This column was originally published on RealMoney on May 3 at 1:13 p.m. EDT. It's being republished as a bonus for TheStreet.com readers.I went to college in San Diego, and every spring break we went to Mexico, and we always had fun there. However, every year something bad would happen -- be it a broken leg or a new Ford Bronco getting stuck during low tide, and staying stuck when the tide came in. (I'm sure the fact that we were rowdy college students had nothing to do with either episode.) Investors in Mexico have had similar ups and downs. In 1992, the benchmark IPC went from 1900 to below 1300 in just four months, and the IPC was cut in half in 1994 in the face of the now-distant peso crisis. But there have been some spectacular growth periods, too. The IPC is up 250% over the last five years, while the S&P 500 is, are you ready, a whopping net unchanged. But during this five-year IPC rally, there have been some big corrections, including a 26% decline in 2002 and a couple of other 10% to 15% declines. So what's driving Mexico? There are a couple of themes to this emerging market, starting with its abundance of natural resources. The U.S. gets roughly 16% of its oil from Mexico, and the country also has copper, silver and zinc.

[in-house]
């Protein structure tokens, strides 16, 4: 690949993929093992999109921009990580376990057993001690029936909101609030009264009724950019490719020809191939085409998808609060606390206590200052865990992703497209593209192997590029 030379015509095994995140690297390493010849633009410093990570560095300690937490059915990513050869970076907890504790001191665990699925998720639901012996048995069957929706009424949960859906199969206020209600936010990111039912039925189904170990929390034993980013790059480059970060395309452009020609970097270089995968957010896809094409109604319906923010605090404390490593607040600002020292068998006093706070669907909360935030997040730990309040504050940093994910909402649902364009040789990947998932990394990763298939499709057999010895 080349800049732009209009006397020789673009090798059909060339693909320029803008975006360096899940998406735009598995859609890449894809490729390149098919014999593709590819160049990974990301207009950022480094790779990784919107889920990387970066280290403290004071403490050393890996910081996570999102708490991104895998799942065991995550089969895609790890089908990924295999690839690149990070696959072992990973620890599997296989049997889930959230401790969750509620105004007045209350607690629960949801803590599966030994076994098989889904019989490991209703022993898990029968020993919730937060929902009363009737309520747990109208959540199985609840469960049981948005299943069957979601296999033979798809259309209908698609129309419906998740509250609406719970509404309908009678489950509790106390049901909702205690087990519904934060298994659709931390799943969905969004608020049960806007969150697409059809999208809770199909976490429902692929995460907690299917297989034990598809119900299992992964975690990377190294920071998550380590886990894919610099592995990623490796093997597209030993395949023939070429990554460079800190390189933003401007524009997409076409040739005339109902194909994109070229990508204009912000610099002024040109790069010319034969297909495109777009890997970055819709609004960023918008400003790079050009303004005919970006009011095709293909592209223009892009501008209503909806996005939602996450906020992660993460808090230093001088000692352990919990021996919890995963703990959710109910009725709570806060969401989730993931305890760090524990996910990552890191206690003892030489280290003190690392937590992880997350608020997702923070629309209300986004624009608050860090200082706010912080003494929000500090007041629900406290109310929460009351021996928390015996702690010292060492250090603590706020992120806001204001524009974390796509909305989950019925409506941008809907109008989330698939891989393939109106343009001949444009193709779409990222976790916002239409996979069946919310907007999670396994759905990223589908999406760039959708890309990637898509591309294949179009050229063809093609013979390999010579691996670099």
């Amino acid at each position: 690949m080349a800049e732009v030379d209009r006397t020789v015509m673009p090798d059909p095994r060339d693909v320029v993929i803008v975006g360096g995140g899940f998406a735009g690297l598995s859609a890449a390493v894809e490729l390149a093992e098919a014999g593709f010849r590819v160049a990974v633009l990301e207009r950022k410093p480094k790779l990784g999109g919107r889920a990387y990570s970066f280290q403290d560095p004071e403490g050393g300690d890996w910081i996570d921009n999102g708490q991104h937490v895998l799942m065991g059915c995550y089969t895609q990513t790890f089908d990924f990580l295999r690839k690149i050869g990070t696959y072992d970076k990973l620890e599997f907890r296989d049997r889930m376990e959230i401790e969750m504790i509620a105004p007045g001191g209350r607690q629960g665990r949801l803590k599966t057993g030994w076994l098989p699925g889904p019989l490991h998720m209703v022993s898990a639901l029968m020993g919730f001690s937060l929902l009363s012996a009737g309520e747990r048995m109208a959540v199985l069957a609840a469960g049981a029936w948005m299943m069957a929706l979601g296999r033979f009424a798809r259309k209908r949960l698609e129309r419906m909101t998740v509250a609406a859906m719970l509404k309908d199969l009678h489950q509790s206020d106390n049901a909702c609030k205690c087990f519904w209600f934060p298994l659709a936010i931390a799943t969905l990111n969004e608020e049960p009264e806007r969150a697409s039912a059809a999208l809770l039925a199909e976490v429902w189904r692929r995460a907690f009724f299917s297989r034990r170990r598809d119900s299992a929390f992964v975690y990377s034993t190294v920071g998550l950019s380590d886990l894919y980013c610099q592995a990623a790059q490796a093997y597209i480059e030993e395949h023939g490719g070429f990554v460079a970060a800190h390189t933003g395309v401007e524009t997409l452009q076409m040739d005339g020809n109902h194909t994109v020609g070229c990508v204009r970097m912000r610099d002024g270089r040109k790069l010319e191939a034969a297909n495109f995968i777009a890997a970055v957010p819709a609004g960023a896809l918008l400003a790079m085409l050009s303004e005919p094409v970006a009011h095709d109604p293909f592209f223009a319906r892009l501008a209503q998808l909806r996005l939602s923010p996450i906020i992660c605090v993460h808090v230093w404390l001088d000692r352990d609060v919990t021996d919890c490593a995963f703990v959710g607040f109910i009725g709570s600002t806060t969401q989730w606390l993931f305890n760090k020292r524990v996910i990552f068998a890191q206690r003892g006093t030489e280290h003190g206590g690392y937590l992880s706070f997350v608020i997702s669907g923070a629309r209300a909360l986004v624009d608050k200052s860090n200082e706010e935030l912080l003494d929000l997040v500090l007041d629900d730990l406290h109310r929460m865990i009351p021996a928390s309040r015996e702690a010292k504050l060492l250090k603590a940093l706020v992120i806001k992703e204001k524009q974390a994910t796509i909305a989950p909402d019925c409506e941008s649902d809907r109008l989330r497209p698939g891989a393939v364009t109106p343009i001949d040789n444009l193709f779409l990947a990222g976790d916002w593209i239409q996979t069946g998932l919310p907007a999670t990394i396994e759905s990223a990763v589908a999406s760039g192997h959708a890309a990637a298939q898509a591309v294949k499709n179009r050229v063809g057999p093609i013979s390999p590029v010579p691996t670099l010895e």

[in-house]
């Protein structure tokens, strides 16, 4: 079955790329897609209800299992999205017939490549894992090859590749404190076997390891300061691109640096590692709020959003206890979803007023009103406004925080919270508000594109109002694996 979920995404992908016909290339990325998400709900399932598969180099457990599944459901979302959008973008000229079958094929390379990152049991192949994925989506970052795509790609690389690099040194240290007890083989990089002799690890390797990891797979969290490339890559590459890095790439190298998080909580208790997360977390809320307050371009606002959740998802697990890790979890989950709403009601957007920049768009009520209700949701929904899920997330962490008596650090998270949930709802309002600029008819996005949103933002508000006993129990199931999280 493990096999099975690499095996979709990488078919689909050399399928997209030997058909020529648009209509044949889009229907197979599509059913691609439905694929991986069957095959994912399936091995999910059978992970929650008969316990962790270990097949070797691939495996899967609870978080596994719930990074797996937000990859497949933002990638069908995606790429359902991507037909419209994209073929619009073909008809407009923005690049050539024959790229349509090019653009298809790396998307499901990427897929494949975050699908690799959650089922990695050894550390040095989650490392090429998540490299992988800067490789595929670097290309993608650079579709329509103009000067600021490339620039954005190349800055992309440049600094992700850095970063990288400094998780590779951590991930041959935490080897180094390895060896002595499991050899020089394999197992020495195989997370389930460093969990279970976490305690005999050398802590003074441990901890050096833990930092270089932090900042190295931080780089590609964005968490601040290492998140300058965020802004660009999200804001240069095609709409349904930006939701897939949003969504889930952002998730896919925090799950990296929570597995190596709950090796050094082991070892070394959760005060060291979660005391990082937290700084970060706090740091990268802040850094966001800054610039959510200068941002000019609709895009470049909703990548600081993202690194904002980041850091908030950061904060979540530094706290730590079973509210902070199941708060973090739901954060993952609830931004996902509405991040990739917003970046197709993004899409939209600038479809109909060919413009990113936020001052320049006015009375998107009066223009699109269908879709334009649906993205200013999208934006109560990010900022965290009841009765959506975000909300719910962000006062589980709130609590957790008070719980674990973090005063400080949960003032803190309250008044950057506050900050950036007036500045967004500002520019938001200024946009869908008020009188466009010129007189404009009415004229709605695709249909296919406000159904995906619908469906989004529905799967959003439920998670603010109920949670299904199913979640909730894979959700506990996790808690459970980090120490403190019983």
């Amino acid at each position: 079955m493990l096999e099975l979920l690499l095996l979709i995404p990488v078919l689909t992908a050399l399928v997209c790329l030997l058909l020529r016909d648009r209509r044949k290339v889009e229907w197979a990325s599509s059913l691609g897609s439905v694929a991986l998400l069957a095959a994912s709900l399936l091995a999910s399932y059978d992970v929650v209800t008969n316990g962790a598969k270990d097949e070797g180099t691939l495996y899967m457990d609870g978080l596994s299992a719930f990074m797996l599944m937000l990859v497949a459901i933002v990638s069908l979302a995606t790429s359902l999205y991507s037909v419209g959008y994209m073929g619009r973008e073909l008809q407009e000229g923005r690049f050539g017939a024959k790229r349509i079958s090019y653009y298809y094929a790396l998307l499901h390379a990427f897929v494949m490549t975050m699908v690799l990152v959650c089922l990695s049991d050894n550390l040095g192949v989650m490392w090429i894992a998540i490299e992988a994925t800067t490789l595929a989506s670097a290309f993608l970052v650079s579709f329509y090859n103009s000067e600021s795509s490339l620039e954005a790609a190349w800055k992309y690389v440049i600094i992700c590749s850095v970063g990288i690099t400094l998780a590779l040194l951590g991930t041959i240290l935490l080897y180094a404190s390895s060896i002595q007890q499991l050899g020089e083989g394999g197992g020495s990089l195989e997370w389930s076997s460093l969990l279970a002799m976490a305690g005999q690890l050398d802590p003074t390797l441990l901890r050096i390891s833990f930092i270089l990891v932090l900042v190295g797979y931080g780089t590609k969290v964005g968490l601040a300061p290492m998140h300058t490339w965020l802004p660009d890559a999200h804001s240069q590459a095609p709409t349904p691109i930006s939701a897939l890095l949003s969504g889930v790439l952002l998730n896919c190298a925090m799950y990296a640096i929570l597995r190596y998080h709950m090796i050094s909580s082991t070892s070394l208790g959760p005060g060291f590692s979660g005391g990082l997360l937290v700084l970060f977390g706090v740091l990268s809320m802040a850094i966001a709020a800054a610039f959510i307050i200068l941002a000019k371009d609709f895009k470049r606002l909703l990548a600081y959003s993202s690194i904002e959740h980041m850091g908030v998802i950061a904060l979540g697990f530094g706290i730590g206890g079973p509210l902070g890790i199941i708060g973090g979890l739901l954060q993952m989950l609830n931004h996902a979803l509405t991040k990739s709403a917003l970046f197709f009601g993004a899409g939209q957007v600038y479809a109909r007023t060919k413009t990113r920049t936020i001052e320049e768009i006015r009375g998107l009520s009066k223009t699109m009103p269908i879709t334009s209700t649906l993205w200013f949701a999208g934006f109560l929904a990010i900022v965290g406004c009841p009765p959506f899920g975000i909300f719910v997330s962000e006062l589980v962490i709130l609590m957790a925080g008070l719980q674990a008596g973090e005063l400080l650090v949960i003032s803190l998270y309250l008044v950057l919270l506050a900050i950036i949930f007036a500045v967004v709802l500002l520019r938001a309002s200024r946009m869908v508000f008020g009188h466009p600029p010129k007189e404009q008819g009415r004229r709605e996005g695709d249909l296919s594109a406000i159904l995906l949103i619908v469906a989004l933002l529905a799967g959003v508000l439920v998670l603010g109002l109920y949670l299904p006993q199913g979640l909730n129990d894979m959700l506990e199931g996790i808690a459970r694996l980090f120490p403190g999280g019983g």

|The IPC vs. the S&P 500 |
|Source: Your Source Financial|
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